What is MAP monitoring and why is it important? Is it a type of price fixing? Who benefits from it, only brands or retailers or customers too? There are so many questions about it and in this post, we are going to explain them all.
What is MAP?
Minimum Advertised Price (MAP) is the lowest price set by a brand (or a manufacturer) that a reseller is allowed to advertise the product for. This doesn’t dictate the final price, only what they can show on the website, ads, etc. MAP gets mixed up with price fixing and MSRP, but it’s not the same. Price fixing is when competitors agree to sell or buy a product only for a fixed price, usually a higher one. It’s illegal because customers aren’t given a fair price which is based on supply and demand. They do it to reduce the rivalry between themselves. One more problem regarding the price fixing is that it’s very hard to determine if the price change was caused by price fixing or a grounded reason. On the other hand, Manufacturer’s Suggested Retail Price (MSRP) is a price that the manufacturers believe that the products should be sold for. It has nothing to do with lowering the competition. Manufacturers calculate the production costs and different margins, take the demand and supply into consideration and then decide on the price (each for themselves). That is the price the resellers should be selling for. So, retailers shouldn’t be advertising below MAP and selling under MSRP, but those prices don’t have to match.
Is MAP legal?
The answer to this question depends on the country and its laws. For example, in the USA and Canada, it’s legal. The agreement between the brand and its resellers isn’t looked upon as if it were price fixing. However, in the UK and Europe, it’s not allowed to do this. So a brand that is working with retailers across the globe has to be very careful where he can apply this policy.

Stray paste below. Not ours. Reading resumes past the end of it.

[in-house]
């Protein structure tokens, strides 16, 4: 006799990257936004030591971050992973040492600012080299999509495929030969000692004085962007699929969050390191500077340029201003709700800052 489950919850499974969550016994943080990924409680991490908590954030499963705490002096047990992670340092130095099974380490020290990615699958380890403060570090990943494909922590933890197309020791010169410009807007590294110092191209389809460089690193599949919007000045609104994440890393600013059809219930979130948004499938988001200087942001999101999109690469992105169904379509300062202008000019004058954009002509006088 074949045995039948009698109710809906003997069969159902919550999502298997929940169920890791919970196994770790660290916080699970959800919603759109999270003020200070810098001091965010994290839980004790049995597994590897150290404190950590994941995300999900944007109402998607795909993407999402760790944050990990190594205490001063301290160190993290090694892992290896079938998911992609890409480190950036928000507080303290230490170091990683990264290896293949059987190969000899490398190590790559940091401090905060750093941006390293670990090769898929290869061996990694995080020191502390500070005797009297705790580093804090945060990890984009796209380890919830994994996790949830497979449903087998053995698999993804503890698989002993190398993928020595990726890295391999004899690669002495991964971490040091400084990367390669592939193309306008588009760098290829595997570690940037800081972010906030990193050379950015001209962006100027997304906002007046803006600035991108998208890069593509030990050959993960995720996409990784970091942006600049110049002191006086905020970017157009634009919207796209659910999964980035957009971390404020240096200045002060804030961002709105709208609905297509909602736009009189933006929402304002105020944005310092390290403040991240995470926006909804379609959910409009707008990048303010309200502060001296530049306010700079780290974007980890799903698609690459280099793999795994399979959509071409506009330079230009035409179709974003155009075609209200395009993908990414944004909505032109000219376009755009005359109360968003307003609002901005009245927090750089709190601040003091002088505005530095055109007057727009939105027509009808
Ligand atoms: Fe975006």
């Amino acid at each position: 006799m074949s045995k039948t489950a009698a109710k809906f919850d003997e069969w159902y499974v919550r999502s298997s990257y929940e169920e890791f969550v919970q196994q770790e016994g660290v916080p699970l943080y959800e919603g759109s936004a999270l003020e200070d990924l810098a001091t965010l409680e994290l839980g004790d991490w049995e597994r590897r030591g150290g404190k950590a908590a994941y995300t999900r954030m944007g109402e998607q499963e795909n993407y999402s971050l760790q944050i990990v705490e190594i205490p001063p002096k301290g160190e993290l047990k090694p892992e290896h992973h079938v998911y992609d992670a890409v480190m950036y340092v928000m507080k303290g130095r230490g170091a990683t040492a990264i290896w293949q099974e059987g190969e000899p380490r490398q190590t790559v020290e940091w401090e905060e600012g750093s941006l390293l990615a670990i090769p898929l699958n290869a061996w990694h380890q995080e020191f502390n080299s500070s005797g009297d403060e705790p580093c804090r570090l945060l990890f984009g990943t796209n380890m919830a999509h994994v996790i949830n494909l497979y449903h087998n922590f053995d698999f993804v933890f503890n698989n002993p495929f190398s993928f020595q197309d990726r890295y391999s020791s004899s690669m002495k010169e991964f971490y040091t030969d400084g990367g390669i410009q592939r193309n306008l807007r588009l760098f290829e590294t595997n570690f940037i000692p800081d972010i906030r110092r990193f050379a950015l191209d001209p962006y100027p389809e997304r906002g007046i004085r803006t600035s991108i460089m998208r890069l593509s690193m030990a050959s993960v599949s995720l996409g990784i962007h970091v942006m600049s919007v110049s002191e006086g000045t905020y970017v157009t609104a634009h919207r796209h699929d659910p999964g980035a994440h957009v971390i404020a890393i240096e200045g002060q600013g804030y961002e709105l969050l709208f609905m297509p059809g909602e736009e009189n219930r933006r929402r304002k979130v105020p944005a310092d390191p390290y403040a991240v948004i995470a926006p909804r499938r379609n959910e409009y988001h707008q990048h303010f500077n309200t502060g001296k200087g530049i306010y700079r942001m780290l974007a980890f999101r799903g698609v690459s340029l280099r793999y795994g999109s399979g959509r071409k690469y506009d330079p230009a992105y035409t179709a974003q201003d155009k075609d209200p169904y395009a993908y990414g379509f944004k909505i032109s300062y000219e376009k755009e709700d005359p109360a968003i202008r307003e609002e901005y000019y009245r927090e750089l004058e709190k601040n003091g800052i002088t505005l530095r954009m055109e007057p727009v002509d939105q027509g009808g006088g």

Who benefits from the MAP?
Well, there are benefits for brands/manufacturers, retailers and customers. Basically, everybody.
Can retailers go around the MAP agreement?
Yes. As always, people find a way to go around something that they think is bad for them. If they agreed not to advertise under a certain price, that doesn’t mean that they aren’t selling for a lot lower. Retailers are promoting coupon codes, discounts for this and that, whatever they can to attract customers. The final price will be shown in the shopping cart and that cart doesn’t fall under the advertising space. So, technically they aren’t breaking the MAP agreement. But they could be breaking MSRP policy (if there is one).
How to know if retailers are violating the MAP agreement?
Brands and manufacturers can monitor their retailers using price monitoring tools, such as Price2Spy. Price2Spy is a price monitoring, comparison and repricing tool that is suitable for brands and manufacturers of all sizes and from all industries. Price2Spy has a mechanism to alert you when an online store violates the MAP. MAP violations can be monitored in various markets and various currencies. When they know who isn’t keeping their part of the agreement they can choose not to work with them or give them different terms of working together. Certain brands will stop working with retailers if they break the terms (e.g. GoPro).
Are there any risks to enforcing MAP policy?
Yes, there are. A brand may need to cut-off their largest retailers because they aren’t fulfilling their part of the agreement. It’s better to have a couple of smaller clients than one big that is lowering your brand value.
In the end, it’s up to the brand if it wants to enforce MAP policy or not, and up to what extent. They have to maintain their brand value and having a different price advertised by the different reseller isn’t helping. So, minimum advertised price helps them prevent this. But it also creates healthy competition among resellers and helps customers to get the best value for their money (with after-sales services, etc.)
Are you allowed to enforce MAP policy in your country? Let us know, we’d be happy to hear from you!